The New York Times was out with a story Friday that chronicled Kansas Sen. Pat Roberts’ attempt to re-assert himself in the state in the wake of an August primary challenge from tea partier Milton Wolf.
That story is here.
An earlier version of the story contended that the three-term senator, who also served in the House for 16 years, didn’t own a home in Kansas.
The Roberts’ team pushed back hard against that idea, undoubtedly because of the possible political consequences of a long-time senator not owning property in the state he represents.
The facts, from a Roberts’ spokeswoman, are these:
• Roberts does own a home in Dodge City. In fact, he’s owned it since 1992.
• He rents out that home and doesn’t live there.
• On Oct. 1, Roberts began paying $300-a-month rent to two longtime supporters — C. Duane and Phyllis Ross of Dodge City. Roberts stays in their home when he’s in town. The senator now lists this home as his official residence on his driver’s license and voter registration.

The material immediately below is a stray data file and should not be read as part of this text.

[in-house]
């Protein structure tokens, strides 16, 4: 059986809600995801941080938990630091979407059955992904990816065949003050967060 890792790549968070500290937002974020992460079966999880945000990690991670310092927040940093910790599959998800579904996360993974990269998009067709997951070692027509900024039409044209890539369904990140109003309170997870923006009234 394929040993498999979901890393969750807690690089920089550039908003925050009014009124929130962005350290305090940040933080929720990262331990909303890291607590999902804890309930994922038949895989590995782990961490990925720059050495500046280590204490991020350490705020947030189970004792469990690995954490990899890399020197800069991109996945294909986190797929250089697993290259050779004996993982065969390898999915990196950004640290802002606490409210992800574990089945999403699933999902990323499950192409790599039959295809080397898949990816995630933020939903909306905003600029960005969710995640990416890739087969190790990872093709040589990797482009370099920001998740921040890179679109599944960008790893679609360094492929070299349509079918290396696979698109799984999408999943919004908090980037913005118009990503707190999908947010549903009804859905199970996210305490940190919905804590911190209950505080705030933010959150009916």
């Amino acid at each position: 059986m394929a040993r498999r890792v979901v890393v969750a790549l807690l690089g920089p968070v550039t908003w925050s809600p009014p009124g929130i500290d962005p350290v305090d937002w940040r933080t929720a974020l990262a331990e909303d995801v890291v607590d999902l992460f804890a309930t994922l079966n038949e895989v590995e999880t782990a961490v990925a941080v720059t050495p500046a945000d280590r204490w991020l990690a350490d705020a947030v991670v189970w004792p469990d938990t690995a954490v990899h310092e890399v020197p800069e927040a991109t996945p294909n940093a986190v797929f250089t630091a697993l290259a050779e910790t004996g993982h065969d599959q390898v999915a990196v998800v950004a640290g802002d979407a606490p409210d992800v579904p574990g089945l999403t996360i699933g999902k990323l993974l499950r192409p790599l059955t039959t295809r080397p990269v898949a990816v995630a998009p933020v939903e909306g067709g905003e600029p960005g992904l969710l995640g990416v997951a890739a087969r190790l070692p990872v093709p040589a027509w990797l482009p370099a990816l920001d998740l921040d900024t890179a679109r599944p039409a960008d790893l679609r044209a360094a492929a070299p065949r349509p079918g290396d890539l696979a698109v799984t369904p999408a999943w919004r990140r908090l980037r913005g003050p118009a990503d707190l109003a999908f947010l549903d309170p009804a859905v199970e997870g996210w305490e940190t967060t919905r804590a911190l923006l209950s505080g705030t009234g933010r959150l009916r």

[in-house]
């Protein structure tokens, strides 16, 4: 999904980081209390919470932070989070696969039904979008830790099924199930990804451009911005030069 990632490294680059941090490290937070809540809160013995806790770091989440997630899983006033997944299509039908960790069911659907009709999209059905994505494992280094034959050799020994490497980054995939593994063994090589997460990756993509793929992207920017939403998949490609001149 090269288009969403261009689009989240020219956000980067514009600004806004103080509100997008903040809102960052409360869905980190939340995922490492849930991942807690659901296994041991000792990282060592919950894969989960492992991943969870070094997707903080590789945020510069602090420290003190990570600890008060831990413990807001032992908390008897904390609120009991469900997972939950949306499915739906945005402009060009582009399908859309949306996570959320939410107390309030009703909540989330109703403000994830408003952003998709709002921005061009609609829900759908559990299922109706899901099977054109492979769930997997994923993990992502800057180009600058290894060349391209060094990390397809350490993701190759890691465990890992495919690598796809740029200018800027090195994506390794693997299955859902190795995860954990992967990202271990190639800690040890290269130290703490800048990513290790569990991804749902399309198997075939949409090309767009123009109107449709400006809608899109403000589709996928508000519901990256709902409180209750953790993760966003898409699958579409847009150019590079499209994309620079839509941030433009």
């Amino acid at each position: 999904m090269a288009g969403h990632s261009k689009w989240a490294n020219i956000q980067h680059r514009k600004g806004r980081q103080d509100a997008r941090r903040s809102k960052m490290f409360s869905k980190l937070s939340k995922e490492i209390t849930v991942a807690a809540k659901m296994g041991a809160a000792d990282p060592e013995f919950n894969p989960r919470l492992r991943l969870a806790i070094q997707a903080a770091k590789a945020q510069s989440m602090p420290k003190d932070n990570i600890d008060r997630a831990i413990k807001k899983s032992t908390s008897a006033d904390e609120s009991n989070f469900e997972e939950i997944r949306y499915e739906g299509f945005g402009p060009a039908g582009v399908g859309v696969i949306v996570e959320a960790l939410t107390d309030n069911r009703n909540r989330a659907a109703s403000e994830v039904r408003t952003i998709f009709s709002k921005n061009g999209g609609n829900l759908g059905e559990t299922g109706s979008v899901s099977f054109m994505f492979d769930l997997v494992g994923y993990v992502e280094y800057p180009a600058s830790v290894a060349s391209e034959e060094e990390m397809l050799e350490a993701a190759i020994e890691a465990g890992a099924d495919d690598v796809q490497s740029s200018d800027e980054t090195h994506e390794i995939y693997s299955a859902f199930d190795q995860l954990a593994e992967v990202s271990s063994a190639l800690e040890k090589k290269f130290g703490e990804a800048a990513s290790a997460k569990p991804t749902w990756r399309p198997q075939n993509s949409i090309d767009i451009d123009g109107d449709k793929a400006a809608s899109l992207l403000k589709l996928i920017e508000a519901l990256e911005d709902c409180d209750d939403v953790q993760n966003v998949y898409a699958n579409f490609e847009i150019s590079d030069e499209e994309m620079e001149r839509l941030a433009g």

His staff didn’t know how many days Roberts stayed at the home in 2013.
The arrangement appears to satisfy residency requirements for Roberts to serve in the Senate.
The Roberts’ permanent residence is in the Washington area.
Wolf’s entry into the race on Oct. 10 may well have triggered Roberts’ address switch. Based on past campaigns, Roberts surely anticipated that his residency could become an issue.
On that point, spokeswoman Sarah Little said the switch of addresses was an attempt “to be completely transparent about where the senator stays when he’s in Dodge City.”
Did he make the address switch because he knew Wolf was getting into the race?
“I don’t know,” Little said.
All this begs a question: Why doesn’t Roberts simply own a home somewhere in Kansas that he can call his own, even if it remains vacant? At least that would any the questions about his residency.
It’s not that Roberts is lacking for money. His 2012 personal financial statement with the Senate said he had a minimum net worth of $850,000 and a maximum net worth of $2.5 million. The forms require senators only to list a range for the value of assets they own. That’s why we don’t have a precise number.
Little said she didn’t know the answer to that question, either.